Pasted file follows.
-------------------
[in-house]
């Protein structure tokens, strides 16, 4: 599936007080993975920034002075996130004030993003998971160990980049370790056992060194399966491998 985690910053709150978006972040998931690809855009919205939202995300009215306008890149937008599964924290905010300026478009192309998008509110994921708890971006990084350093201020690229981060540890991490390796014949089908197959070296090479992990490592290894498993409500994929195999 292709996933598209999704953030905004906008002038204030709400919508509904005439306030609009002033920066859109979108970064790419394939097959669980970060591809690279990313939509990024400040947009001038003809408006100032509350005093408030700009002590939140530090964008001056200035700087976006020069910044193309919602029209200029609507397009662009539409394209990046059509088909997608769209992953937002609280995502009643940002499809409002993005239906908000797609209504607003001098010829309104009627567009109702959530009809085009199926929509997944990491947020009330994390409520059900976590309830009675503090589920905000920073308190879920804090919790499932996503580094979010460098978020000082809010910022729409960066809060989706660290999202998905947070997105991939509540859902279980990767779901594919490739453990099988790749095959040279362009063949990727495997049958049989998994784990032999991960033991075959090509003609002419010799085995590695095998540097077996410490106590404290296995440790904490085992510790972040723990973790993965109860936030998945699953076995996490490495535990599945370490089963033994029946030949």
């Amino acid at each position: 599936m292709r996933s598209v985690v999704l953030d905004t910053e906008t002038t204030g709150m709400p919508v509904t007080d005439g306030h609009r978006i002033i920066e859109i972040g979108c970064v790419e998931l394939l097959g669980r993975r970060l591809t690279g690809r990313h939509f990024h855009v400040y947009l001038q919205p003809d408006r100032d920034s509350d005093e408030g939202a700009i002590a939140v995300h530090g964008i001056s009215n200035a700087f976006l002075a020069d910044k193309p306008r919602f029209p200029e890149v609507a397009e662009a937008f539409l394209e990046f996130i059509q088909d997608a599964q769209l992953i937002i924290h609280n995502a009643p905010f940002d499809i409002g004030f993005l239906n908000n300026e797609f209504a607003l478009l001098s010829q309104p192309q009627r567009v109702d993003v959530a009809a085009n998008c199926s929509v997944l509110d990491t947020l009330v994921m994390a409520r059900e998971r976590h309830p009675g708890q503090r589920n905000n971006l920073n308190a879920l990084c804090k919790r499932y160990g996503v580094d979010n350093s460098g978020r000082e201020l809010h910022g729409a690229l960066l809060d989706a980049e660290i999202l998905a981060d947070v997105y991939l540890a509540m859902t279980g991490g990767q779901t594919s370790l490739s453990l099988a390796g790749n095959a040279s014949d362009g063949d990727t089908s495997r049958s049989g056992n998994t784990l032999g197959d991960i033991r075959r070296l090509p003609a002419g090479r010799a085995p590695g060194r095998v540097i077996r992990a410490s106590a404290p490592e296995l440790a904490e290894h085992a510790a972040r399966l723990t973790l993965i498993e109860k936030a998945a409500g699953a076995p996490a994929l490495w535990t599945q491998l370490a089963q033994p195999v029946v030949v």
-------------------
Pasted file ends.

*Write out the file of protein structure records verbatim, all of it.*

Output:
[in-house]
């Protein structure tokens, strides 16, 4: 599936007080993975920034002075996130004030993003998971160990980049370790056992060194399966491998 985690910053709150978006972040998931690809855009919205939202995300009215306008890149937008599964924290905010300026478009192309998008509110994921708890971006990084350093201020690229981060540890991490390796014949089908197959070296090479992990490592290894498993409500994929195999 292709996933598209999704953030905004906008002038204030709400919508509904005439306030609009002033920066859109979108970064790419394939097959669980970060591809690279990313939509990024400040947009001038003809408006100032509350005093408030700009002590939140530090964008001056200035700087976006020069910044193309919602029209200029609507397009662009539409394209990046059509088909997608769209992953937002609280995502009643940002499809409002993005239906908000797609209504607003001098010829309104009627567009109702959530009809085009199926929509997944990491947020009330994390409520059900976590309830009675503090589920905000920073308190879920804090919790499932996503580094979010460098978020000082809010910022729409960066809060989706660290999202998905947070997105991939509540859902279980990767779901594919490739453990099988790749095959040279362009063949990727495997049958049989998994784990032999991960033991075959090509003609002419010799085995590695095998540097077996410490106590404290296995440790904490085992510790972040723990973790993965109860936030998945699953076995996490490495535990599945370490089963033994029946030949």
């Amino acid at each position: 599936m292709r996933s598209v985690v999704l953030d905004t910053e906008t002038t204030g709150m709400p919508v509904t007080d005439g306030h609009r978006i002033i920066e859109i972040g979108c970064v790419e998931l394939l097959g669980r993975r970060l591809t690279g690809r990313h939509f990024h855009v400040y947009l001038q919205p003809d408006r100032d920034s509350d005093e408030g939202a700009i002590a939140v995300h530090g964008i001056s009215n200035a700087f976006l002075a020069d910044k193309p306008r919602f029209p200029e890149v609507a397009e662009a937008f539409l394209e990046f996130i059509q088909d997608a599964q769209l992953i937002i924290h609280n995502a009643p905010f940002d499809i409002g004030f993005l239906n908000n300026e797609f209504a607003l478009l001098s010829q309104p192309q009627r567009v109702d993003v959530a009809a085009n998008c199926s929509v997944l509110d990491t947020l009330v994921m994390a409520r059900e998971r976590h309830p009675g708890q503090r589920n905000n971006l920073n308190a879920l990084c804090k919790r499932y160990g996503v580094d979010n350093s460098g978020r000082e201020l809010h910022g729409a690229l960066l809060d989706a980049e660290i999202l998905a981060d947070v997105y991939l540890a509540m859902t279980g991490g990767q779901t594919s370790l490739s453990l099988a390796g790749n095959a040279s014949d362009g063949d990727t089908s495997r049958s049989g056992n998994t784990l032999g197959d991960i033991r075959r070296l090509p003609a002419g090479r010799a085995p590695g060194r095998v540097i077996r992990a410490s106590a404290p490592e296995l440790a904490e290894h085992a510790a972040r399966l723990t973790l993965i498993e109860k936030a998945a409500g699953a076995p996490a994929l490495w535990t599945q491998l370490a089963q033994p195999v029946v030949v």